[image-1] What do gun shops and grocery stores have in common? According to Gov. Henry McMaster’s “home or work” order this week, both are permitted to stay open during the current public health crisis. The order, announced at a press conference on Monday, requires residents to limit non-work travel unless venturing out to exercise, visit family, or obtain essential goods and services.
Among those essential services, which include health care facilities and animal services, the executive order specifically states that its provisions cannot be used to restrict the sale of firearms.
Despite the opportunity, several gun retailers in the Lowcountry, including Palmetto State Armory, have closed their doors or restricted their hours to help flatten the curve. Carolina Rod and Gun in West Ashley wrote on Wednesday that they are temporarily closing and will reopen with limited hours in the coming weeks.
Palmetto State Armory continues to sell weapons online, which has moved at an increased rate lately, according to their website. Other reports indicate gun sales have increased around the country, with some people panic-buying their first firearm.
McMaster dismissed questions about the decision, pointing to the Second Amendment to the U.S. Constitution at Monday’s press conference.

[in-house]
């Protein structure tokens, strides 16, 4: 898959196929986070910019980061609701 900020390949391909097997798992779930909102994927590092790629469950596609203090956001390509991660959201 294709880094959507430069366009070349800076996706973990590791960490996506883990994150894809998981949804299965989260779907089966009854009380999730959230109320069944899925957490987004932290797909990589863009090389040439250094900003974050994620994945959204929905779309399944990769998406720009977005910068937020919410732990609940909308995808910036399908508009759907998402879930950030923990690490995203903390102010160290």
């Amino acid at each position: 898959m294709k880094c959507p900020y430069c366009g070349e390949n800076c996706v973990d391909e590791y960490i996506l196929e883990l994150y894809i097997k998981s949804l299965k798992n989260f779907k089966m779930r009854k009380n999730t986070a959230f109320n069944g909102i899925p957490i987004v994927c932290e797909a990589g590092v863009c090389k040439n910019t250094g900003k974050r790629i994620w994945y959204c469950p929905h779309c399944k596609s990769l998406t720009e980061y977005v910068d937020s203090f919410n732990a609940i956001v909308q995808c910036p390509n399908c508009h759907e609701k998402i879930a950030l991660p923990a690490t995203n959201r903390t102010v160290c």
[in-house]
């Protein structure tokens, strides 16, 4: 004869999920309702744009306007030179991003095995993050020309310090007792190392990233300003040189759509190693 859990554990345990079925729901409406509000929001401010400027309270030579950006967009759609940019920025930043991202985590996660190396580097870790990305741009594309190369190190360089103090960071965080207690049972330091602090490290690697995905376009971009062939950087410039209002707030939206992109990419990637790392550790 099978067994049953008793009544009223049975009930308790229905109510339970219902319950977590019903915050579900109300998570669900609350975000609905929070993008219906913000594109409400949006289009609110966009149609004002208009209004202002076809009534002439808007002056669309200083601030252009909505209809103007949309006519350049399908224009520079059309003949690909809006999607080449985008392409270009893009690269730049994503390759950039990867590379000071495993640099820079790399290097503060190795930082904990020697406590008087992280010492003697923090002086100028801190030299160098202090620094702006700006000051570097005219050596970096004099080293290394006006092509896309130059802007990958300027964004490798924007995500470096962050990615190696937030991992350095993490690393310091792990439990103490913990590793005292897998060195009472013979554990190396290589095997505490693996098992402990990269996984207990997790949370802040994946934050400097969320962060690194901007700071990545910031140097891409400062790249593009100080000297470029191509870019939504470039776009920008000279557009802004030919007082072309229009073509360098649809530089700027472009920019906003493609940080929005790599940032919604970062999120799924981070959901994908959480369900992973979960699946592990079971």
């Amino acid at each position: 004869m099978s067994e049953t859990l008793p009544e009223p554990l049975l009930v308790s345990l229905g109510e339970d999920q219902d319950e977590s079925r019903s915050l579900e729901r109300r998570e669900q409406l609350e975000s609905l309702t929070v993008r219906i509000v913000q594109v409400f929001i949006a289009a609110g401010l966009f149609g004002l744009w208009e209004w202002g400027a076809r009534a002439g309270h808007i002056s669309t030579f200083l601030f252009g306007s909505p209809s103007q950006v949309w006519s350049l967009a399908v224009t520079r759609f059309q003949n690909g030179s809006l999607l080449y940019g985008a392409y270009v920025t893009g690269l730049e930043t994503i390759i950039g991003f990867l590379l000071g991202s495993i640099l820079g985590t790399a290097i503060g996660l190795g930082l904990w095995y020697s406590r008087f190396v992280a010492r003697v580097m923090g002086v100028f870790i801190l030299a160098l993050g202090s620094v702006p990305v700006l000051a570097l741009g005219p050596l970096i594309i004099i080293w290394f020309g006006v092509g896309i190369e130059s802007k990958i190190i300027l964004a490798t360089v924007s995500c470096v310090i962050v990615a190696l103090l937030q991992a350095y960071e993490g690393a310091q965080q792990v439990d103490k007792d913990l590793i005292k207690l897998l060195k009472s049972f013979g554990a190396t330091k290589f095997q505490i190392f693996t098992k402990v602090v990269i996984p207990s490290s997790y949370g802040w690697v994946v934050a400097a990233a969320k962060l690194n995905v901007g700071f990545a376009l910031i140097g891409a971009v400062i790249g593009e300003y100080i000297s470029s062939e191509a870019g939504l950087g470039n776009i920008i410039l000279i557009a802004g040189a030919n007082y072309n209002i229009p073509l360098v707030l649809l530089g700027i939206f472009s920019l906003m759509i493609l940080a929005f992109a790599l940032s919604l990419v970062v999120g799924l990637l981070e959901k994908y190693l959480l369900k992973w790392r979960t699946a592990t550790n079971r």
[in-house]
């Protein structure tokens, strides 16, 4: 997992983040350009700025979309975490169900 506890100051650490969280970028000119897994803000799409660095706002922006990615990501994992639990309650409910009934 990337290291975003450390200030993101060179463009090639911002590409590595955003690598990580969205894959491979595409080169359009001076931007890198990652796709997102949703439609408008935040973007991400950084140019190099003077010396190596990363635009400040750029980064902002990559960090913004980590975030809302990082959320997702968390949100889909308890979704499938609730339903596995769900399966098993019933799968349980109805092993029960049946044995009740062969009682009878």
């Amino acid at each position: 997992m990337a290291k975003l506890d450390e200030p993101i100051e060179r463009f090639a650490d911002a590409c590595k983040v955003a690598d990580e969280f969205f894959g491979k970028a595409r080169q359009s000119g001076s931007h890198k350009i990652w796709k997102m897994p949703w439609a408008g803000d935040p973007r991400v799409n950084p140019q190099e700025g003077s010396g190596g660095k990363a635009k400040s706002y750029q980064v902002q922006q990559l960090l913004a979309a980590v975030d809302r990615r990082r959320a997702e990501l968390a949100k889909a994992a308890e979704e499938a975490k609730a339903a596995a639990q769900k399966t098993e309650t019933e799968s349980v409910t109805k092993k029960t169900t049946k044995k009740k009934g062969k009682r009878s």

“It’s a constitutional right to have and bear arms,” he said. The majority of states in the U.S, along with the Trump administration have shared this line of thinking.
On March 28, a Department of Homeland Security guidance on “essential critical workforce infrastructure” also recognized employers related to the manufacture or sale of firearms and ammo as a public safety interest.
Lawyers and experts have raised questions about limiting of civil liberties during the pandemic. In New Hampshire, a Manchester lawyer challenged their governor’s ability to limit groups of 50 or more, saying it violated First Amendment rights to assembly, speech, and religion. A state judge upheld the governor’s decision in that state, finding it was an “extraordinary public health crisis.”
This week, a federal judge in California denied a request from the National Rifle Association to overrule an order from the Los Angeles County sheriff which ordered gun shops closed. The county reversed course in late March, allowing the stores to reopen, but the court ruled on the substance of the NRA’s request, also recognizing the “public health interest” in taking “extraordinary measures.”
Charleston-area state Rep. Wendell Gilliard says the situation presents a “perfect storm” in South Carolina.
“You’ve got your alcohol sales going through the roof, you’ve got your gun sales going through the roof,” he tell the City Paper. “Somebody’s going to have to tell me what the heck that has to do with putting a stop to this situation we’re in with this coronavirus.”
“I would think you would keep the food stores open a little longer and shut the gun stores down completely.”
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